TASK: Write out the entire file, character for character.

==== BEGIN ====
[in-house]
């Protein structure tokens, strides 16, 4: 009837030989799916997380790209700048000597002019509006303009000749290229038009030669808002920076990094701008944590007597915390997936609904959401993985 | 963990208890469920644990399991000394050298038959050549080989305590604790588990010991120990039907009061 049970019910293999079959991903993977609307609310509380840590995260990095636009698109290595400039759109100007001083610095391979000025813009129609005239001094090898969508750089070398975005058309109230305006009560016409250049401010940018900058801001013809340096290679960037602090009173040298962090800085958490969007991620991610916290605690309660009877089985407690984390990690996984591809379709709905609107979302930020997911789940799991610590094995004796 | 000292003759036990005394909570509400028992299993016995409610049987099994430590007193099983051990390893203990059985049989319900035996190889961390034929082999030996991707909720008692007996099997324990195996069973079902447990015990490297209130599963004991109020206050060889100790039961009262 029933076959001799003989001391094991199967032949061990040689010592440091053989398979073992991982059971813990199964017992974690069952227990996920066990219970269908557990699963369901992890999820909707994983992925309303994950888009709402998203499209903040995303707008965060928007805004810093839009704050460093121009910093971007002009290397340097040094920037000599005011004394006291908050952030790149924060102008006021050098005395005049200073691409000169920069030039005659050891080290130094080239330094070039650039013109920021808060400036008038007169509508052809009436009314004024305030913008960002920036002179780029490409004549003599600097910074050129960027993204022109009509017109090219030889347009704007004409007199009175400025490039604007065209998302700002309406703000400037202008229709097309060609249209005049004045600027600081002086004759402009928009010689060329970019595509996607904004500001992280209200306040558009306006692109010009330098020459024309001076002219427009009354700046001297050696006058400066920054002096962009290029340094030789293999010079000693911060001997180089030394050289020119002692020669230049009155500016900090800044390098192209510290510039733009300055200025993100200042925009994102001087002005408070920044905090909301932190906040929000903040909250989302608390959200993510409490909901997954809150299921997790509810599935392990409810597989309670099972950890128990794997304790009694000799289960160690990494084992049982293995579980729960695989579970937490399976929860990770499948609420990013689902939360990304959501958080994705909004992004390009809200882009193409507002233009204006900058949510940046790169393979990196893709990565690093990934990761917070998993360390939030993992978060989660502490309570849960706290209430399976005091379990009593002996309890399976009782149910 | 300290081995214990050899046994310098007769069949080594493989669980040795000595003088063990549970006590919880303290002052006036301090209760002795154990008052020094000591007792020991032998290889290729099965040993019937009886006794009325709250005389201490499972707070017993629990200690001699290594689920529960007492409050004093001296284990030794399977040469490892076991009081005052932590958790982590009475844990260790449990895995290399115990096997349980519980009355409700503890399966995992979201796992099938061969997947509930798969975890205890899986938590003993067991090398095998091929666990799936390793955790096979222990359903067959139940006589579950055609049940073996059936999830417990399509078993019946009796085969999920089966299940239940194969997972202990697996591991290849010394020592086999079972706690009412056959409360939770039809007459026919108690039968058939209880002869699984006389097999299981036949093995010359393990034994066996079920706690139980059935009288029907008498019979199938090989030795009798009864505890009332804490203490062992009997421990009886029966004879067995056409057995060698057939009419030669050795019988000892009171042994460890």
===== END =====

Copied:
[in-house]
């Protein structure tokens, strides 16, 4: 009837030989799916997380790209700048000597002019509006303009000749290229038009030669808002920076990094701008944590007597915390997936609904959401993985 | 963990208890469920644990399991000394050298038959050549080989305590604790588990010991120990039907009061 049970019910293999079959991903993977609307609310509380840590995260990095636009698109290595400039759109100007001083610095391979000025813009129609005239001094090898969508750089070398975005058309109230305006009560016409250049401010940018900058801001013809340096290679960037602090009173040298962090800085958490969007991620991610916290605690309660009877089985407690984390990690996984591809379709709905609107979302930020997911789940799991610590094995004796 | 000292003759036990005394909570509400028992299993016995409610049987099994430590007193099983051990390893203990059985049989319900035996190889961390034929082999030996991707909720008692007996099997324990195996069973079902447990015990490297209130599963004991109020206050060889100790039961009262 029933076959001799003989001391094991199967032949061990040689010592440091053989398979073992991982059971813990199964017992974690069952227990996920066990219970269908557990699963369901992890999820909707994983992925309303994950888009709402998203499209903040995303707008965060928007805004810093839009704050460093121009910093971007002009290397340097040094920037000599005011004394006291908050952030790149924060102008006021050098005395005049200073691409000169920069030039005659050891080290130094080239330094070039650039013109920021808060400036008038007169509508052809009436009314004024305030913008960002920036002179780029490409004549003599600097910074050129960027993204022109009509017109090219030889347009704007004409007199009175400025490039604007065209998302700002309406703000400037202008229709097309060609249209005049004045600027600081002086004759402009928009010689060329970019595509996607904004500001992280209200306040558009306006692109010009330098020459024309001076002219427009009354700046001297050696006058400066920054002096962009290029340094030789293999010079000693911060001997180089030394050289020119002692020669230049009155500016900090800044390098192209510290510039733009300055200025993100200042925009994102001087002005408070920044905090909301932190906040929000903040909250989302608390959200993510409490909901997954809150299921997790509810599935392990409810597989309670099972950890128990794997304790009694000799289960160690990494084992049982293995579980729960695989579970937490399976929860990770499948609420990013689902939360990304959501958080994705909004992004390009809200882009193409507002233009204006900058949510940046790169393979990196893709990565690093990934990761917070998993360390939030993992978060989660502490309570849960706290209430399976005091379990009593002996309890399976009782149910 | 300290081995214990050899046994310098007769069949080594493989669980040795000595003088063990549970006590919880303290002052006036301090209760002795154990008052020094000591007792020991032998290889290729099965040993019937009886006794009325709250005389201490499972707070017993629990200690001699290594689920529960007492409050004093001296284990030794399977040469490892076991009081005052932590958790982590009475844990260790449990895995290399115990096997349980519980009355409700503890399966995992979201796992099938061969997947509930798969975890205890899986938590003993067991090398095998091929666990799936390793955790096979222990359903067959139940006589579950055609049940073996059936999830417990399509078993019946009796085969999920089966299940239940194969997972202990697996591991290849010394020592086999079972706690009412056959409360939770039809007459026919108690039968058939209880002869699984006389097999299981036949093995010359393990034994066996079920706690139980059935009288029907008498019979199938090989030795009798009864505890009332804490203490062992009997421990009886029966004879067995056409057995060698057939009419030669050795019988000892009171042994460890």